Direct engagement with consumers can allow you to forecast likely demand before mass production begins. Genuine People uses real-time feedback from the company’s Instagram account to determine production quantities for their fashion offerings.
It is unlikely that stores will disappear, despite the much discussed “retail apocalypse.” There will always be customers that want to purchase items to take home immediately. However, brands sold through bricks-and-mortar retailers compete for floor space and prominence. There are almost always limits to how much stock can be made available to consumers, even if manufacturers have their own dedicated stores. Store footprints will need to be right sized to support omni-channel shopping. Store inventory should offer customers a cross-section of available products, while DTC channels will allow them to access your full product range.
Supporting DTC with Technology
In the next few years newer technological solutions are likely to become standard features in e-commerce and DTC sales. Manufacturers in the B2C space will streamline the online shopping process with voice search options, augmented and virtual reality.
This should make online shopping a more immersive and intuitive experience. Whatever the future holds, any company selling DTC will need technological solutions that automate the efficient flow of goods. Here are the most pressing requirements.
Transportation Execution for Any Mode of Shipment
A manufacturer selling DTC will need a global transportation execution solution that can handle any mode of transport, whether parcel, courier, freight, truckload (TL) or less than truckload (LTL). Global shippers also need to leverage multi carrier shipping and consolidated shipping to ensure products reach the end user efficiently and cost effectively. The solution should make shipping less labor intensive by automating all necessary documentation, including shipping labels.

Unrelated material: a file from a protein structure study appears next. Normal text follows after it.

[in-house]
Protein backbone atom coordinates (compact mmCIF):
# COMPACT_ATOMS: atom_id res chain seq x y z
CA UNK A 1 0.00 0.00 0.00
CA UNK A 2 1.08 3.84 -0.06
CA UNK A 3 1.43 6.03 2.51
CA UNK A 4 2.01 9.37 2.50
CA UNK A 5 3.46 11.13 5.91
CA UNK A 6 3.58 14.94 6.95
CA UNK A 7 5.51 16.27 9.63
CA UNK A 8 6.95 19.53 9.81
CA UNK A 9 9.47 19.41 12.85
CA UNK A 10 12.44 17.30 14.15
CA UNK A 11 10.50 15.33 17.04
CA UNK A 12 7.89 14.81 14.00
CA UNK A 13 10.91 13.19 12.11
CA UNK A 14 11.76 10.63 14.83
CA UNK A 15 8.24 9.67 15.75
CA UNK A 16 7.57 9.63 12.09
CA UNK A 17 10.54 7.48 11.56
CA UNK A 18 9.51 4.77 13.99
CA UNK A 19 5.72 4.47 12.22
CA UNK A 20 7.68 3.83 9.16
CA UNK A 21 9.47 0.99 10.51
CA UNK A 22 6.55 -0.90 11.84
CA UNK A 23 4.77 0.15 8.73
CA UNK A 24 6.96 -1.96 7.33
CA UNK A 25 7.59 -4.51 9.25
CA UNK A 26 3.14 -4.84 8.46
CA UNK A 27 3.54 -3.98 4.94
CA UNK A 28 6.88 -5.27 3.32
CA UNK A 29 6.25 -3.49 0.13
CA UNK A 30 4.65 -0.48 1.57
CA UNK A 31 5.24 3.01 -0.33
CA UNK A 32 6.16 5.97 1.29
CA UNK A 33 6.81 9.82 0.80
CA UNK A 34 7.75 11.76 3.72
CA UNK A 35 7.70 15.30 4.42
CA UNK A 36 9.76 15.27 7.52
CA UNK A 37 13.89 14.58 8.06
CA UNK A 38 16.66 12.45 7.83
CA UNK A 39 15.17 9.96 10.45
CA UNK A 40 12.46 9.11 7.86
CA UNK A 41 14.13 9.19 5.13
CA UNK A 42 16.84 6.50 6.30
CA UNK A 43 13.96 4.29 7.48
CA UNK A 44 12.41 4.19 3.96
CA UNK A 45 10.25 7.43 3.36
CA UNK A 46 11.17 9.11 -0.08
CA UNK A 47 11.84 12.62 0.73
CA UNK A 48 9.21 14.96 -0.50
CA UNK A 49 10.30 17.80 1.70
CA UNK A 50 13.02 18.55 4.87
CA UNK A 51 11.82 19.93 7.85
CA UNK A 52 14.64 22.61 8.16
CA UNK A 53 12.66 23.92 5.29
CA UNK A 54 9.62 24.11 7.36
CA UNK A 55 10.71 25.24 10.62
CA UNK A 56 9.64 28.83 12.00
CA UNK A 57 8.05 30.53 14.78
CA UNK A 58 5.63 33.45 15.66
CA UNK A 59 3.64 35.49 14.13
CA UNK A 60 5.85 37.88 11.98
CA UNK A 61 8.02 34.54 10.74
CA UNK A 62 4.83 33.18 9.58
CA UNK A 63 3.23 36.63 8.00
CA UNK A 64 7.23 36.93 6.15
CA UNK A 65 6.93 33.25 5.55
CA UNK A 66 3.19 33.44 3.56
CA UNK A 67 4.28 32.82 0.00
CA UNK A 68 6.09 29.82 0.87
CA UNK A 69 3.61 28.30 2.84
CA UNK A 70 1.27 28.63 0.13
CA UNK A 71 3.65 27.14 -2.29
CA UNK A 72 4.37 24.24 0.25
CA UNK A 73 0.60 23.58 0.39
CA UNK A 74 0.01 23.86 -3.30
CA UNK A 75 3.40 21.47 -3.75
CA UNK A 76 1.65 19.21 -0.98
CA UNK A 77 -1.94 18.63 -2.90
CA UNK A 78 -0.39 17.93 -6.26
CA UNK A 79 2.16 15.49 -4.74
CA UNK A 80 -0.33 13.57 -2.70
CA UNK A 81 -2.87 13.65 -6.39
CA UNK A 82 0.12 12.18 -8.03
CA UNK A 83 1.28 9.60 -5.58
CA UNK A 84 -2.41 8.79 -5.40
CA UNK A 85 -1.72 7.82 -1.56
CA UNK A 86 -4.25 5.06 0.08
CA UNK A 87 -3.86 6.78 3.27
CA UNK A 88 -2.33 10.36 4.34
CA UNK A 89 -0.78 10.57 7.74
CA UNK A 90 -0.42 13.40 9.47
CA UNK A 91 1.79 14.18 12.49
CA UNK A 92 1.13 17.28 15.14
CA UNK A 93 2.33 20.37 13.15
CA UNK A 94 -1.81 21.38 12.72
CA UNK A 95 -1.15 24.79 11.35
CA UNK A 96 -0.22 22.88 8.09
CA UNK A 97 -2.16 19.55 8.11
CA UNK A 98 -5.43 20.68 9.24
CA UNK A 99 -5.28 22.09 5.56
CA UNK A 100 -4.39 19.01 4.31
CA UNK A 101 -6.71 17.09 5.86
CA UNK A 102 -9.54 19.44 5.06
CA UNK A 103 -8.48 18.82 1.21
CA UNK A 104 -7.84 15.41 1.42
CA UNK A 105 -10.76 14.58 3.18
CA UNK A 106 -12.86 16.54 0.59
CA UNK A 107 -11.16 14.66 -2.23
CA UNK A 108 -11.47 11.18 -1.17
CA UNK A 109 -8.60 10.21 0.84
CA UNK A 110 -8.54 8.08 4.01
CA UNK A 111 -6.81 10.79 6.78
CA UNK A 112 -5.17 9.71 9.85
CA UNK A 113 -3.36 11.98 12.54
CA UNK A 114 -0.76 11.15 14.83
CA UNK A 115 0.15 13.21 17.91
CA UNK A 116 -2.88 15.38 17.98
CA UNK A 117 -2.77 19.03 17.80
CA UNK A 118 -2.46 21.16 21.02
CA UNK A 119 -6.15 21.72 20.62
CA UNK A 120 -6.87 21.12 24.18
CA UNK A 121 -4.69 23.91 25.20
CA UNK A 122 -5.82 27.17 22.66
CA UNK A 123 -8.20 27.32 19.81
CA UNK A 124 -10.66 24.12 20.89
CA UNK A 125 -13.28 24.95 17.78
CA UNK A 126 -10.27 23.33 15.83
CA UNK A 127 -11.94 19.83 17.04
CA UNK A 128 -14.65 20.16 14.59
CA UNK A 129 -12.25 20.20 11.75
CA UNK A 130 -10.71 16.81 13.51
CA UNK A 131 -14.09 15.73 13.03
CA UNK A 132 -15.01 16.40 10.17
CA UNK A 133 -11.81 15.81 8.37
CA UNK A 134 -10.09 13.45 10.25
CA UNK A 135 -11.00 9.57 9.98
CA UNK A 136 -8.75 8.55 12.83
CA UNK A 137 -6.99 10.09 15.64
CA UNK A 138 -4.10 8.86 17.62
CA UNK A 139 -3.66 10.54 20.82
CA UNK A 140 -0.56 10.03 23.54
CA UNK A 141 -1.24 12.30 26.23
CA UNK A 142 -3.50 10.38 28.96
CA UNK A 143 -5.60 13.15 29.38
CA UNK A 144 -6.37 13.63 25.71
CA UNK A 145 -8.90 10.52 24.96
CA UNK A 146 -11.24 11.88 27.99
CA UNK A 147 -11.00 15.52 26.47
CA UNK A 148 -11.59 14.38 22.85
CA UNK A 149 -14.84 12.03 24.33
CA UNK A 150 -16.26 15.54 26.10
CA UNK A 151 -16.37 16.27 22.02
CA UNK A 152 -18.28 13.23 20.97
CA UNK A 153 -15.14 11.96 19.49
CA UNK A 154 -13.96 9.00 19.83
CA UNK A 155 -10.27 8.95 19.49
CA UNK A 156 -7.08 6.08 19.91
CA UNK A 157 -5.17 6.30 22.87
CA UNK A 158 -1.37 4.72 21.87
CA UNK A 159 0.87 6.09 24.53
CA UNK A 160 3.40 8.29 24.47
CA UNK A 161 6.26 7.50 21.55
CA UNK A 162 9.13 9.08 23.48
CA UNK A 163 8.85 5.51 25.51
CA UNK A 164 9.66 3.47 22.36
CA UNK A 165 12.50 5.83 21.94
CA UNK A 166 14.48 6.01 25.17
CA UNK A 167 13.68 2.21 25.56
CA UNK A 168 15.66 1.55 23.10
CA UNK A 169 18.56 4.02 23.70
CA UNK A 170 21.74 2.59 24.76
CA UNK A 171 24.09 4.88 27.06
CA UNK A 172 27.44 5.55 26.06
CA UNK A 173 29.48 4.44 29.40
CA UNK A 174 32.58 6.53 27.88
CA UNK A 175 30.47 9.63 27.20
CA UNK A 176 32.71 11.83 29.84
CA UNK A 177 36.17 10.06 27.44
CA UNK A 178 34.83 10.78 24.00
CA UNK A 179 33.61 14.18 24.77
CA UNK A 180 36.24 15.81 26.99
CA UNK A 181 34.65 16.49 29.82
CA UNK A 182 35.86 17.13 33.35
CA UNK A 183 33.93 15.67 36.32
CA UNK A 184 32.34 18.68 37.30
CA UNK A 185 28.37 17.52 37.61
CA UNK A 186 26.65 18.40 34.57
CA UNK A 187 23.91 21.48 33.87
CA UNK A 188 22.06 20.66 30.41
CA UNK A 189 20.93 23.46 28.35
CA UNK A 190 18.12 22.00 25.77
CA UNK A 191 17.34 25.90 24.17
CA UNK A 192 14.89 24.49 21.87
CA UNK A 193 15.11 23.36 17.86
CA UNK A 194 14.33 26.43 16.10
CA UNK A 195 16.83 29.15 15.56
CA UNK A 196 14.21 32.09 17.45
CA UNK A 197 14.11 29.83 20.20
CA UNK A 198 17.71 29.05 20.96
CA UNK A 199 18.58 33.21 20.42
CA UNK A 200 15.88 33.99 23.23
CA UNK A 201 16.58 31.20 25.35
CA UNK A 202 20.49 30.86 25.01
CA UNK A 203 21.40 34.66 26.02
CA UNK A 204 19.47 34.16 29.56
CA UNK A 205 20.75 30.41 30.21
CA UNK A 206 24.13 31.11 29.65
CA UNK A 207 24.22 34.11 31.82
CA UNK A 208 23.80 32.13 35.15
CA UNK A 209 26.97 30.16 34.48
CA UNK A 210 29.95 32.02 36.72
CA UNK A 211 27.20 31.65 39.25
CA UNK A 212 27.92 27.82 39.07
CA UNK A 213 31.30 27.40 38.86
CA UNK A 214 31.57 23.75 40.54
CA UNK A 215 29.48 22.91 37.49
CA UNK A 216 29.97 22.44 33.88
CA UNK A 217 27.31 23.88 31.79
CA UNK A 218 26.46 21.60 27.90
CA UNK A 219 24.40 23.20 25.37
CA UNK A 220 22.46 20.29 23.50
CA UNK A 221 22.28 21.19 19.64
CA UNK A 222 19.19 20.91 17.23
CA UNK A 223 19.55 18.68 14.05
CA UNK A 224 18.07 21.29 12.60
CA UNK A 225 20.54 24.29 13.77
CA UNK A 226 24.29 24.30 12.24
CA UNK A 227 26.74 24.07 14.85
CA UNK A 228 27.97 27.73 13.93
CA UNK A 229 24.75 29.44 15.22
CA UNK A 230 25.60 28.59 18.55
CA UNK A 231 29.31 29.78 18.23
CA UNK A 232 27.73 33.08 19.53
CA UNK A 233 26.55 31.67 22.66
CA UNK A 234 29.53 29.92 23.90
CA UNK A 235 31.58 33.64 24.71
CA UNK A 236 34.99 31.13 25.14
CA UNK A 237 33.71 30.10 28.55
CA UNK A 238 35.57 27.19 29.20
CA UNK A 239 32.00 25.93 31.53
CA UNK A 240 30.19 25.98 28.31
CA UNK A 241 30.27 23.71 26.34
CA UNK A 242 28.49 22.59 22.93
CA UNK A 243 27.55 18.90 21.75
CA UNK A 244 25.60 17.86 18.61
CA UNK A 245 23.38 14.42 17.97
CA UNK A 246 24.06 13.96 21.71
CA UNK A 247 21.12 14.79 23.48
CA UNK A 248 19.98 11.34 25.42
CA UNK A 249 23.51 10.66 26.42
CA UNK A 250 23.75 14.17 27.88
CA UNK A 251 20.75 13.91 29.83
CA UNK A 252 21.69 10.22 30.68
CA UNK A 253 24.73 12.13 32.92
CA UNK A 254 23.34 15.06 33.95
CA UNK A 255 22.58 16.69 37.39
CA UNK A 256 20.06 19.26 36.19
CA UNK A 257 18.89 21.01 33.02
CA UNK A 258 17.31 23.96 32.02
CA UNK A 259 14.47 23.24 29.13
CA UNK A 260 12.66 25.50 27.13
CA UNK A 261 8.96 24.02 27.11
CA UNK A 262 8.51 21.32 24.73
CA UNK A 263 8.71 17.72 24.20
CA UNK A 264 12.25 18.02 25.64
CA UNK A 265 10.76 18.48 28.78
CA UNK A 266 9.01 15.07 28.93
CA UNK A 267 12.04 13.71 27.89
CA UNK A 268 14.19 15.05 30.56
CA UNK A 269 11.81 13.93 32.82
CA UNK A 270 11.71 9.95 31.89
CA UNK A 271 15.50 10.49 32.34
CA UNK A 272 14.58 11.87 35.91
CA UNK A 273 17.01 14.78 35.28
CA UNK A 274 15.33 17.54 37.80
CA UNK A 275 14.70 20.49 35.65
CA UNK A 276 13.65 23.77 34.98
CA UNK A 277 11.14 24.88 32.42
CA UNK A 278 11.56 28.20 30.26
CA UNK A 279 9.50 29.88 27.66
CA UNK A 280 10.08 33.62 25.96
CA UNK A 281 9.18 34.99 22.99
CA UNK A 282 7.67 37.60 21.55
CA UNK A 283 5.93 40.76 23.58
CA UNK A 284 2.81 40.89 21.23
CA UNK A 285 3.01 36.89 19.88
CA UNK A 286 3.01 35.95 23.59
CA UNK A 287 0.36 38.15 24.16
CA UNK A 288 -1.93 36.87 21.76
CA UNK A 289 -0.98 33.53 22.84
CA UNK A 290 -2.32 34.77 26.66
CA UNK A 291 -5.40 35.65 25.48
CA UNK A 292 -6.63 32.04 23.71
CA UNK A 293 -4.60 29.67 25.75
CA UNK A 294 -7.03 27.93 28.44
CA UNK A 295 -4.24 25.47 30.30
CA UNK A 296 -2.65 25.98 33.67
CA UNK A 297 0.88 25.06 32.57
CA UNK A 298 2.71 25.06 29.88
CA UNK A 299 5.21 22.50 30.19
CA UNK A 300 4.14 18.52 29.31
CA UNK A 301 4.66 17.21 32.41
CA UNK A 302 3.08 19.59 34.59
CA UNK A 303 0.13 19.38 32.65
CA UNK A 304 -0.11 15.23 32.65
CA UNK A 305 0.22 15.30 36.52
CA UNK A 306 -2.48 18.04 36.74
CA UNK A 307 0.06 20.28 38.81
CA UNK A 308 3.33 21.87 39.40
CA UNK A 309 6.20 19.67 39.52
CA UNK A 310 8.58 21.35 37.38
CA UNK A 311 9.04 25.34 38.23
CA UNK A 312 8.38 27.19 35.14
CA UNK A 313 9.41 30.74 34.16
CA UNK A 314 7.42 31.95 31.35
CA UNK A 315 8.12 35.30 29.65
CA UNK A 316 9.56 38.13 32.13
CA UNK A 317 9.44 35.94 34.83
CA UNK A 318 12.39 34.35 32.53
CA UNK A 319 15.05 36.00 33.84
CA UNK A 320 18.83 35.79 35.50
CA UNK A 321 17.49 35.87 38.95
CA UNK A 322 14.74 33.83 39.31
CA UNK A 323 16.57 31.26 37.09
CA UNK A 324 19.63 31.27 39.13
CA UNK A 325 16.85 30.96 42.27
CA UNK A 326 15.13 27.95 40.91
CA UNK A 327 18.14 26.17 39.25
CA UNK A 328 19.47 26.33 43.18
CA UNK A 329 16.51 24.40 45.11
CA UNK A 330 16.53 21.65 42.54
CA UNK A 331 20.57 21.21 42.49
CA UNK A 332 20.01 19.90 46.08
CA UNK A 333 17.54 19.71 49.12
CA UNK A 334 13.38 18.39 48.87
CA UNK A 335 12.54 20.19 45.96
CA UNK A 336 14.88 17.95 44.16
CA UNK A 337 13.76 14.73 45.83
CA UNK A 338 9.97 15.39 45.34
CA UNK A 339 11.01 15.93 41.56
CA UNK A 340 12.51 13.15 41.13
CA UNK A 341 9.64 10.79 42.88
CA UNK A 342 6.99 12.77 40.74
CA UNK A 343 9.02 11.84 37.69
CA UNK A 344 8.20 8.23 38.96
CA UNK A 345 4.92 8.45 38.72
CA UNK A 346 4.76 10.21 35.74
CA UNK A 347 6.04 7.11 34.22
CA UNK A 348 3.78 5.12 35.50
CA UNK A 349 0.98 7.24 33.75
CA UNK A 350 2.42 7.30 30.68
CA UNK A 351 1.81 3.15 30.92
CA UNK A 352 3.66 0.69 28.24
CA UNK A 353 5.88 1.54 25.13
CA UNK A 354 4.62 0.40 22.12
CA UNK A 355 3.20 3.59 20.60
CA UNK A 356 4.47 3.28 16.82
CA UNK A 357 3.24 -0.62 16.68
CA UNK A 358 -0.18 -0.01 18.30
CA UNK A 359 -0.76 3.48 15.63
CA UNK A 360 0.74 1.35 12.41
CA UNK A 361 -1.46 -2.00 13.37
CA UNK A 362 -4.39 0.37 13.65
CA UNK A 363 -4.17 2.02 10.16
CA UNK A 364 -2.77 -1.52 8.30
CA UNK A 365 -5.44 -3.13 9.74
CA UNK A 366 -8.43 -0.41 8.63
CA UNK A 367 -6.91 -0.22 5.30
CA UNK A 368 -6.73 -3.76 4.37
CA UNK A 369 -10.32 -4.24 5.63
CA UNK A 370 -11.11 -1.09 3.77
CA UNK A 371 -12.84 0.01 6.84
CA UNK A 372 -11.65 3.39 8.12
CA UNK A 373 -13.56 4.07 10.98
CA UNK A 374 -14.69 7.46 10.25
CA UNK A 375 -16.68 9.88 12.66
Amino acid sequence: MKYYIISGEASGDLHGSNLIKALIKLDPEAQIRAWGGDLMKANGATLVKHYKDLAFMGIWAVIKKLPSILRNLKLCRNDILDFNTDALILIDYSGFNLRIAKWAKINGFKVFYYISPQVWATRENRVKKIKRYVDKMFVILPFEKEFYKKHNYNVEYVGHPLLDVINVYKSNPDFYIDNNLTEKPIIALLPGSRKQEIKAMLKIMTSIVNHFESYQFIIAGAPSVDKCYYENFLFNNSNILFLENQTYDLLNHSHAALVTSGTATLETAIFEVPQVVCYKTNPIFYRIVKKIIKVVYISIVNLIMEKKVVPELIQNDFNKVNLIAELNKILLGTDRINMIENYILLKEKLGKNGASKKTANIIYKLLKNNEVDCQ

Automated Cross-Border Trade
For efficient, automated cross-border trade, manufacturers need a robust global trade management solution. It should ensure all export processes are met, all documentation is included and is completed in the correct language. The solution should integrate with the manufacturer’s system of record and follow automated business-specific rules. It should also mitigate trade compliance risks by ensuring all shipments adhere to regulatory requirements.
Landed Cost Calculation
With landed cost calculation manufacturers capture the costs associated with all their shipments. This could be the cost, such as duties, associated with a particular line item or freight or harbor maintenance fees for an entire shipment. The landed cost offers visibility into all the costs incurred shipping an item from origin to final delivery point. This helps manufacturers to accurately set prices.
Ensure Trade Compliance
Global shippers need a comprehensive trade compliance solution to ensure every shipment meets export regulations. Trade compliance software allows you to automatically verify trading partners, validate the destination country, determine end-use and remain up do date with denied party lists. Your solution should include alerts and automatic holds if a shipment or trading partner is subject to special regulatory controls.
Manage By Exception
When you send hundreds or thousands of shipments each day, visibility is not enough. The delivery exception management solution you choose should allow you to track any and all shipments from one portal, capture proof of delivery, and alert you to problem shipments so that you can manage by exception and proactively resolve delivery issues.
About Precision Software – Trusted Global Trade and Transportation Execution
Precision Software, a division of QAD Inc., provides industry-leading global trade management, transportation execution and multi carrier shipping solutions from a single, integrated platform. Preeminent industry leaders in every region of the world rely on our global support centers to leverage thousands of carriers and manage millions of shipping transactions every day. The PRECISION solution’s open architecture allows for easy integration with leading Enterprise Resource Planning (ERP), Warehouse Management Systems (WMS) and existing legacy solutions. An ISO-certified company, Precision Software assists companies around the world to minimize shipping costs, optimize first mile and last mile deliveries, avoid compliance delays and mitigate the risks associated with dynamic trading environments. Precision Software’s customers span multiple industries including banking and finance, life sciences, high technology, retail, industrial, automotive, higher education and public sector as well as logistics providers. For more information about Precision Software, visit www.precisionsoftware.com.